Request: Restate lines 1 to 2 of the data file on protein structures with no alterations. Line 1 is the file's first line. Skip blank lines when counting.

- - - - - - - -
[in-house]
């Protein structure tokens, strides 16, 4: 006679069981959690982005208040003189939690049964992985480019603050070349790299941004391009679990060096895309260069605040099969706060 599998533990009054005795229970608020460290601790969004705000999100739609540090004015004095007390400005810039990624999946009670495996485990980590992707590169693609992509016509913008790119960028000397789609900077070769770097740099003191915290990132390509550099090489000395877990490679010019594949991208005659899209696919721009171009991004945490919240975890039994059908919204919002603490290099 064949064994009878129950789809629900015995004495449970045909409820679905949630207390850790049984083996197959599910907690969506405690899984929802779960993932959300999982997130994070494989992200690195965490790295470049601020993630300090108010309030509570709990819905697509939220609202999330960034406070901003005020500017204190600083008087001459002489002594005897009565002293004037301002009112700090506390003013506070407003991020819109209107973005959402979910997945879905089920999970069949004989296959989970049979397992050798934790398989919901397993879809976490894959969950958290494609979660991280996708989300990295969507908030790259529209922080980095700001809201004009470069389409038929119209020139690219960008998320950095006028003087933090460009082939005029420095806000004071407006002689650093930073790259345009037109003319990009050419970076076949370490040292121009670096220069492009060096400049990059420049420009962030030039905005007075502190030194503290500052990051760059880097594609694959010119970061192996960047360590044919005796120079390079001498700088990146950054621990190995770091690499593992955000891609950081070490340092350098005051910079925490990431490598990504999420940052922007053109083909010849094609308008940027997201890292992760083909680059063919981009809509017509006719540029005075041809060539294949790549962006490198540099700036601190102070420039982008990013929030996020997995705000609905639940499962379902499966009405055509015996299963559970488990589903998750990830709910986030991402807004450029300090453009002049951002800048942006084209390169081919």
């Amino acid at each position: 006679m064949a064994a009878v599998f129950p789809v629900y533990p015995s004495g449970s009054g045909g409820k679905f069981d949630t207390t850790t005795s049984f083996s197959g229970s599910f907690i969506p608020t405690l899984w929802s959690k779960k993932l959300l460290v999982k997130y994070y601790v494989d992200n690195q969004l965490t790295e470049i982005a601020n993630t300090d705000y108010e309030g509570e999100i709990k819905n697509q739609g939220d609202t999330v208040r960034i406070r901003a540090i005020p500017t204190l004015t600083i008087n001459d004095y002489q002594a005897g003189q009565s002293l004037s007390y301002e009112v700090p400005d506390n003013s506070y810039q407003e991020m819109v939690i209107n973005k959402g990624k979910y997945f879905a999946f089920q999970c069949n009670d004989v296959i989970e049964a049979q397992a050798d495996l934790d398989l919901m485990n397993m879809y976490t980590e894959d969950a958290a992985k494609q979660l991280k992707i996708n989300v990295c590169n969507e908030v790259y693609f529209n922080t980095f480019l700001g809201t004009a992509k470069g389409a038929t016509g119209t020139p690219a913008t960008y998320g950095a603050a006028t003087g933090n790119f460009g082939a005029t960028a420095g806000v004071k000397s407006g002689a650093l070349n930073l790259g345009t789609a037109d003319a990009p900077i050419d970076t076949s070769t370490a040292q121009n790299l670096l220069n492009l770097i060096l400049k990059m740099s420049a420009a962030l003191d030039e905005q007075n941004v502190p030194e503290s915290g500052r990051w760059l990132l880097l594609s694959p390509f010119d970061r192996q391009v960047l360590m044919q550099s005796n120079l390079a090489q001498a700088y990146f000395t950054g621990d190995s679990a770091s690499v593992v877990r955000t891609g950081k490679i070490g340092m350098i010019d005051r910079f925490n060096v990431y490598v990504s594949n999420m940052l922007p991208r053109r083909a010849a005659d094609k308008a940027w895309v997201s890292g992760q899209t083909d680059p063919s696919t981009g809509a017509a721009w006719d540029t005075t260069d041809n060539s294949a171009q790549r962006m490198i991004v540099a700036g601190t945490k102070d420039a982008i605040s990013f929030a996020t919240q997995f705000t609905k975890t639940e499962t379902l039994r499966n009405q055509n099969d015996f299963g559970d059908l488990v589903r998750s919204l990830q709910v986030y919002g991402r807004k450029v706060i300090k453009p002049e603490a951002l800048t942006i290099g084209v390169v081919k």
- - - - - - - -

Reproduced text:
[in-house]
């Protein structure tokens, strides 16, 4: 006679069981959690982005208040003189939690049964992985480019603050070349790299941004391009679990060096895309260069605040099969706060 599998533990009054005795229970608020460290601790969004705000999100739609540090004015004095007390400005810039990624999946009670495996485990980590992707590169693609992509016509913008790119960028000397789609900077070769770097740099003191915290990132390509550099090489000395877990490679010019594949991208005659899209696919721009171009991004945490919240975890039994059908919204919002603490290099 064949064994009878129950789809629900015995004495449970045909409820679905949630207390850790049984083996197959599910907690969506405690899984929802779960993932959300999982997130994070494989992200690195965490790295470049601020993630300090108010309030509570709990819905697509939220609202999330960034406070901003005020500017204190600083008087001459002489002594005897009565002293004037301002009112700090506390003013506070407003991020819109209107973005959402979910997945879905089920999970069949004989296959989970049979397992050798934790398989919901397993879809976490894959969950958290494609979660991280996708989300990295969507908030790259529209922080980095700001809201004009470069389409038929119209020139690219960008998320950095006028003087933090460009082939005029420095806000004071407006002689650093930073790259345009037109003319990009050419970076076949370490040292121009670096220069492009060096400049990059420049420009962030030039905005007075502190030194503290500052990051760059880097594609694959010119970061192996960047360590044919005796120079390079001498700088990146950054621990190995770091690499593992955000891609950081070490340092350098005051910079925490990431490598990504999420940052922007053109083909010849094609308008940027997201890292992760083909680059063919981009809509017509006719540029005075041809060539294949790549962006490198540099700036601190102070420039982008990013929030996020997995705000609905639940499962379902499966009405055509015996299963559970488990589903998750990830709910986030991402807004450029300090453009002049951002800048942006084209390169081919």